Cells of the Escherichia coli dnaE(Ts) dnaE74 and dnaE486 mutants die after 4 h of incubation at 40°C in Luria-Bertani medium. Cell death is preceded by elongation, is inhibited by chloramphenicol, tetracycline, or rifampin, and is dependent on cell density. Cells survive at 40°C when they are incubated at a high population density or at a low density in conditioned medium, but they die when the medium is supplemented with glucose and amino acids. Deletion of recA or sulA has no effect. We isolated suppressors which survived for long periods at 40°C but did not form colonies. The suppressors protected against hydroxyurea-induced killing. Sequence and complementation analysis indicated that suppression was due to mutation in the cydA gene. The DNA content of dnaE mutants increased about eightfold in 4 h at 40°C, as did the DNA content of the suppressed strains. The amount of plasmid pBR322 in a dnaE74 strain increased about fourfold, as measured on gels, and the electrophoretic pattern appeared to be normal even though the viability of the parent cells decreased 2 logs. Transformation activity also increased. 4′,6′-Diamidino-2-phenylindole staining demonstrated that there were nucleoids distributed throughout the dnaE filaments formed at 40°C, indicating that there was segregation of the newly formed DNA. We concluded that the DNA synthesized was physiologically competent, particularly since the number of viable cells of the suppressed strain increased during the first few hours of incubation. These observations support the view that E. coli senses the rate of DNA synthesis and inhibits septation when the rate of DNA synthesis falls below a critical level relative to the level of RNA and protein synthesis.
Staphylococcus aureus causes disease in humans and a wide array of animals. Of note, S. aureus mastitis of ruminants, including cows, sheep, and goats, results in major economic losses worldwide. Extensive variation in genome content exists among S. aureus pathogenic clones. However, the genomic variation among S. aureus strains infecting different animal species has not been well examined. To investigate variation in the genome content of human and ruminant S. aureus, we carried out whole-genome PCR scanning (WGPS), comparative genomic hybridizations (CGH), and the directed DNA sequence analysis of strains of human, bovine, ovine, and caprine origin. Extensive variation in genome content was discovered, including host- and ruminant-specific genetic loci. Ovine and caprine strains were genetically allied, whereas bovine strains were heterogeneous in gene content. As expected, mobile genetic elements such as pathogenicity islands and bacteriophages contributed to the variation in genome content between strains. However, differences specific for ruminant strains were restricted to regions of the conserved core genome, which contained allelic variation in genes encoding proteins of known and unknown function. Many of these proteins are predicted to be exported and could play a role in host-pathogen interactions. The genomic regions of difference identified by the whole-genome approaches adopted in the current study represent excellent targets for studies of the molecular basis of S. aureus host adaptation.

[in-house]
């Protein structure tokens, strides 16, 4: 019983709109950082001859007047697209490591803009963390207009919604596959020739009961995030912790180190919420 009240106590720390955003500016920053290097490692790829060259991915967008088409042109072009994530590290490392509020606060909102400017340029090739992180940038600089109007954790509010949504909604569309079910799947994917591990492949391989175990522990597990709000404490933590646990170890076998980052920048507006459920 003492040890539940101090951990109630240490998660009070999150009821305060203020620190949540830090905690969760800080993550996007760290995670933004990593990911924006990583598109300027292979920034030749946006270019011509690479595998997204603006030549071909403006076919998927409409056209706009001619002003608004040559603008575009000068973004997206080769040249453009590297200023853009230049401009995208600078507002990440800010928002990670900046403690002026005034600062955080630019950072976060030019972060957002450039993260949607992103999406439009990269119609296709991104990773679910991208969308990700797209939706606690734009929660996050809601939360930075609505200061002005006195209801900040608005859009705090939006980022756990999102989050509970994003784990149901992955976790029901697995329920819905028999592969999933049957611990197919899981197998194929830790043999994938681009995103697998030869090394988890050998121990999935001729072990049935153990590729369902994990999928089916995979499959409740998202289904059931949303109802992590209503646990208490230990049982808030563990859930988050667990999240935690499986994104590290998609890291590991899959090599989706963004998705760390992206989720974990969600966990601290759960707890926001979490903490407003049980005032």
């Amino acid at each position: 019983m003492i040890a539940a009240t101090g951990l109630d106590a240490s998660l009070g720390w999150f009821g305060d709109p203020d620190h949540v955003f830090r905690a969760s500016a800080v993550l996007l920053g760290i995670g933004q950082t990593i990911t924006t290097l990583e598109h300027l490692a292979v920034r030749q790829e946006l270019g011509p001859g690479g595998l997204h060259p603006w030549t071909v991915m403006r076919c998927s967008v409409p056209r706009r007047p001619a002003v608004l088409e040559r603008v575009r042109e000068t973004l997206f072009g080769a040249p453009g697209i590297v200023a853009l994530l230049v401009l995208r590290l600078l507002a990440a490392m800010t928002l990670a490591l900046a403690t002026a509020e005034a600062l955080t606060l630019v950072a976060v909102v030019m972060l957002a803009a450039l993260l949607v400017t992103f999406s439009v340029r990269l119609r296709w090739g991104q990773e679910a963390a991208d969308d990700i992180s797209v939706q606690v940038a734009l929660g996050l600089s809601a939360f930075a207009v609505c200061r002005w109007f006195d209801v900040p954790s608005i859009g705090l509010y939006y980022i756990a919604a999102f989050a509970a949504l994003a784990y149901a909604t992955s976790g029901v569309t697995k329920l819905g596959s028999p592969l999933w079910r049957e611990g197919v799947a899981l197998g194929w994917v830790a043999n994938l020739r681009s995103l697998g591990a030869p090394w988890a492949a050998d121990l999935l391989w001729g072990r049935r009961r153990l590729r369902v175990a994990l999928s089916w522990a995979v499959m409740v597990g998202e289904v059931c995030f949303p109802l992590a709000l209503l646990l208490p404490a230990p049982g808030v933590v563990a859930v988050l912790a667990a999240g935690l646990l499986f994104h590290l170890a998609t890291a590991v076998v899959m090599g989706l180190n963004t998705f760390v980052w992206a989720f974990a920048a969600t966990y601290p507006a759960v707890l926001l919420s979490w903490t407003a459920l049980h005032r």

dnaE, the gene encoding one of the two replication-specific DNA polymerases (Pols) of low-GC-content gram-positive bacteria (E. Dervyn et al., Science 294:1716-1719, 2001; R. Inoue et al., Mol. Genet. Genomics 266:564-571, 2001), was cloned from Bacillus subtilis, a model low-GC gram-positive organism. The gene was overexpressed in Escherichia coli. The purified recombinant product displayed inhibitor responses and physical, catalytic, and antigenic properties indistinguishable from those of the low-GC gram-positive-organism-specific enzyme previously named DNA Pol II after the polB-encoded DNA Pol II of E. coli. Whereas a polB-like gene is absent from low-GC gram-positive genomes and whereas the low-GC gram-positive DNA Pol II strongly conserves a dnaE-like, Pol III primary structure, it is proposed that it be renamed DNA polymerase III E (Pol III E) to accurately reflect its replicative function and its origin from dnaE. It is also proposed that DNA Pol III, the other replication-specific Pol of low-GC gram-positive organisms, be renamed DNA polymerase III C (Pol III C) to denote its origin from polC. By this revised nomenclature, the DNA Pols that are expressed constitutively in low-GC gram-positive bacteria would include DNA Pol I, the dispensable repair enzyme encoded by polA, and the two essential, replication-specific enzymes Pol III C and Pol III E, encoded, respectively, by polC and dnaE.